Syria is a republic ruled by the authoritarian regime of President Bashar al-Asad. The president makes key decisions with counsel from a small number of security advisors, ministers, and senior members of the ruling Ba’ath (Arab Socialist Renaissance) Party. The constitution mandates the primacy of Ba’ath Party leaders in state institutions and society. President Asad and party leaders dominate all three branches of government. Asad was confirmed as president for his second seven-year term in a 2007 yes-or-no referendum that was neither free nor fair by international standards. Security forces reported to civilian authorities.
Calls for democratic reform by nonviolent demonstrators began in mid-March and continued through year’s end. The Asad regime used indiscriminate and deadly force to quell such protests, including military assaults on several cities. For example, in late April the regime deprived the southern city of Dara’a of electricity, water, and medical services, and it restricted entry and exit for approximately 20 days while shelling mosques and other civilian targets. The regime maintained the use of deadly force against its citizens despite its agreement to an Arab League plan to engage in reforms and cease killing civilians on November 2. The UN reported that more than 5,000 civilians were killed during the year. When the protests began in March, local committees emerged and took responsibility for organizing events within their own communities. Together the committees formed the Local Coordinating Committees (LCCs) of Syria.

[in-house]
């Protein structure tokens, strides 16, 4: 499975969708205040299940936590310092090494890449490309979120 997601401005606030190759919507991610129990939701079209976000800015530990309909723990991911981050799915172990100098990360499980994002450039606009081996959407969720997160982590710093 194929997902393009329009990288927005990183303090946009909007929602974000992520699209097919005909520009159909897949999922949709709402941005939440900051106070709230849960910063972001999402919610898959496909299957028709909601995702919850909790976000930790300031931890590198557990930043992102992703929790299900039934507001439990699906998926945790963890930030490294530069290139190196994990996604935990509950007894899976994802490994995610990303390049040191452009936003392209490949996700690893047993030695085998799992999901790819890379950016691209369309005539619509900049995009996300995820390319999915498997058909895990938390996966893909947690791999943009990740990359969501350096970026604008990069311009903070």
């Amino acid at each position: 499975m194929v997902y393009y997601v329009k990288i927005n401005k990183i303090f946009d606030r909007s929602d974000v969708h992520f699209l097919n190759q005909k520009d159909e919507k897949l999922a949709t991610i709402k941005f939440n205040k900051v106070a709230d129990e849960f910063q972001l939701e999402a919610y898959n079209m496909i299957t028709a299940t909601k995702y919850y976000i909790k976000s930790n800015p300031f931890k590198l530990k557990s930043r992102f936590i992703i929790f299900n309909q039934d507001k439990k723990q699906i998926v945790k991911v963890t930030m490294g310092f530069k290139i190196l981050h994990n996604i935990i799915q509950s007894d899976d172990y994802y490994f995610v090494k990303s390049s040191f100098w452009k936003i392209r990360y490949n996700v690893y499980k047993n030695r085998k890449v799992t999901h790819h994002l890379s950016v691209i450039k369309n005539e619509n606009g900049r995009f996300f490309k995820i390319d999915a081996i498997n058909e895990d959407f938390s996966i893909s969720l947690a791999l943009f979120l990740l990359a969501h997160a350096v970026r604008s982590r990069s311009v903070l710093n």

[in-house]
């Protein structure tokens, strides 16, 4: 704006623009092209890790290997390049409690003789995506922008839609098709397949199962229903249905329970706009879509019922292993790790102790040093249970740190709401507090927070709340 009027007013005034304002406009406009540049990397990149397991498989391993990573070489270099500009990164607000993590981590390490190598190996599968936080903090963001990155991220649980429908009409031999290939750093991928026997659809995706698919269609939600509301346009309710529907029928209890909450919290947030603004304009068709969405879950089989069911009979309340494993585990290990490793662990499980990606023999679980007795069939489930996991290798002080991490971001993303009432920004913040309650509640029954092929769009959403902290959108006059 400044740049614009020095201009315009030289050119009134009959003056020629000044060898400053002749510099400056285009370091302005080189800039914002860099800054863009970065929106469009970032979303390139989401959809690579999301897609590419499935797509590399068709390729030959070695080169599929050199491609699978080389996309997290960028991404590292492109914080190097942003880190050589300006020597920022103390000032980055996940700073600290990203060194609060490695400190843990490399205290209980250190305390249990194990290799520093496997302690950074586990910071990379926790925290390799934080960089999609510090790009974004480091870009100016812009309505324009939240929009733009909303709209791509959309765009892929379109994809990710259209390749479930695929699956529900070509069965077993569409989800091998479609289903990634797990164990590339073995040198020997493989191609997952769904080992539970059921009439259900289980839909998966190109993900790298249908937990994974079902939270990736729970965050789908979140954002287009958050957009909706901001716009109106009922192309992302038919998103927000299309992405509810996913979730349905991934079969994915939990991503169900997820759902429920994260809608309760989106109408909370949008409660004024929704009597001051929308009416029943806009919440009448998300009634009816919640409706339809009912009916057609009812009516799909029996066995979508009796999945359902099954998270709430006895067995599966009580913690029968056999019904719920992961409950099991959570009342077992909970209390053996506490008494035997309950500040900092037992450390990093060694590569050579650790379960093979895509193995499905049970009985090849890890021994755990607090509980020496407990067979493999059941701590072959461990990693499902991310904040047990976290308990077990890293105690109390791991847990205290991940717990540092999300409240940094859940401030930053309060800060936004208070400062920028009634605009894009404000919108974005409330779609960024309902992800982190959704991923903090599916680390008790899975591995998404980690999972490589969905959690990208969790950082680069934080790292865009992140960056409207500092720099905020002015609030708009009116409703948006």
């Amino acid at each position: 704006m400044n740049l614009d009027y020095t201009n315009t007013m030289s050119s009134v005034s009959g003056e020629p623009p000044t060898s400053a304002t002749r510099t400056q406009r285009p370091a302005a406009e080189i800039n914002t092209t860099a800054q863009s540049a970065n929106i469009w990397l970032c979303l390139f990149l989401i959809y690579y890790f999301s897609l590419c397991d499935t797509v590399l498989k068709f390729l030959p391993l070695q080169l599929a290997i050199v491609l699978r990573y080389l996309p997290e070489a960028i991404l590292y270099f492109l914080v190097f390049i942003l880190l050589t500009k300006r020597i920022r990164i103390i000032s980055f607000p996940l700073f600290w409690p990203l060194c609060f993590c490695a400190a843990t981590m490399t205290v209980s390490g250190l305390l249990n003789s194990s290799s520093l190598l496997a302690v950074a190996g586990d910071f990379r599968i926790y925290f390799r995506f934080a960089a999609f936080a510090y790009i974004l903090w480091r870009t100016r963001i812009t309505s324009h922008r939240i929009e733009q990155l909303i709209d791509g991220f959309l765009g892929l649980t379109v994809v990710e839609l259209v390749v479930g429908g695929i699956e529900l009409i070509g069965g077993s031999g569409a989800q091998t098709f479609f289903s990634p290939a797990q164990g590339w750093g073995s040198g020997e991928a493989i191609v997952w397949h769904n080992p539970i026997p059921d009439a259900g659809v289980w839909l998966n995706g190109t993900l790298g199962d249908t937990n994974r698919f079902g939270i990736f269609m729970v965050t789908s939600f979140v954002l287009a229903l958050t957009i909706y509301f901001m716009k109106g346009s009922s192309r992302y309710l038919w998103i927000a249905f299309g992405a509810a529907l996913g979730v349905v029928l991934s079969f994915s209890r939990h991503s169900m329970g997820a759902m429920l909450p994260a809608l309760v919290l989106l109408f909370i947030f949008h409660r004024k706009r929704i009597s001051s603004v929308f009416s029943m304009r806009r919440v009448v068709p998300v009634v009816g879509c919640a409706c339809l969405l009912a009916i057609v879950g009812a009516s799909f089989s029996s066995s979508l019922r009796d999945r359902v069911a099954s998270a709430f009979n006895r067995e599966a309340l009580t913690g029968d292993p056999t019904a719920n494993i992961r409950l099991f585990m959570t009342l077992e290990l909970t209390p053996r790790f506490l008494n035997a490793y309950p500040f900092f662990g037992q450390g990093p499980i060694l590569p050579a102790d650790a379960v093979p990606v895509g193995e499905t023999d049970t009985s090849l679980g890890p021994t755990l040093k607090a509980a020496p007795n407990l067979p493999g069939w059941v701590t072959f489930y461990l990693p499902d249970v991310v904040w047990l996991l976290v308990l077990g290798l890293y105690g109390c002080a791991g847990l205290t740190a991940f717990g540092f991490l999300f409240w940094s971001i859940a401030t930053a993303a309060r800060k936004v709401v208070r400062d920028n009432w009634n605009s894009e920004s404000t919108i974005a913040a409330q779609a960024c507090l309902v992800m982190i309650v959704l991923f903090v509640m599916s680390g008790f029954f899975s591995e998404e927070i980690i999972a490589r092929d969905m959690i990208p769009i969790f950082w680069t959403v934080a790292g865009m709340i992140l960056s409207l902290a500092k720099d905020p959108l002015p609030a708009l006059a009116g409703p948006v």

The three most egregious human rights problems during the year were the regime’s denial of its citizens’ right to peacefully change the government; massive attacks and strategic use of citizen killings as a means of intimidation and control; and denial of civil liberties such as freedom of speech, assembly, and association.
Other serious problems included disappearances; torture and abuse; poor prison and detention center conditions; arbitrary arrest and detention; denial of fair public trial; arbitrary interference with privacy; and lack of press, Internet, and academic freedom. Nongovernmental organizations (NGOs) remained restricted in practice, especially those that attempted to work in the areas of civil society and democracy. The government restricted freedoms of religion and movement. Several groups in society, notably a portion of the Kurdish population, were denied citizenship. There was limited progress on laws combating trafficking in persons. Violence and societal discrimination against women and minorities continued, and workers’ rights remained restricted.
Impunity was pervasive and deeply embedded, as the government made no attempt to punish, arrest, or prosecute officials who violated human rights. Corruption was rampant throughout the government, and the judiciary lacked independence.
According to government-controlled media, armed opposition groups committed numerous conflict-related abuses. Given a lack of corroboration, the uncoordinated nature of armed groups, and the intensity of the conflict in many regions, it was extremely difficult to confirm whether opposition groups had committed human rights violations.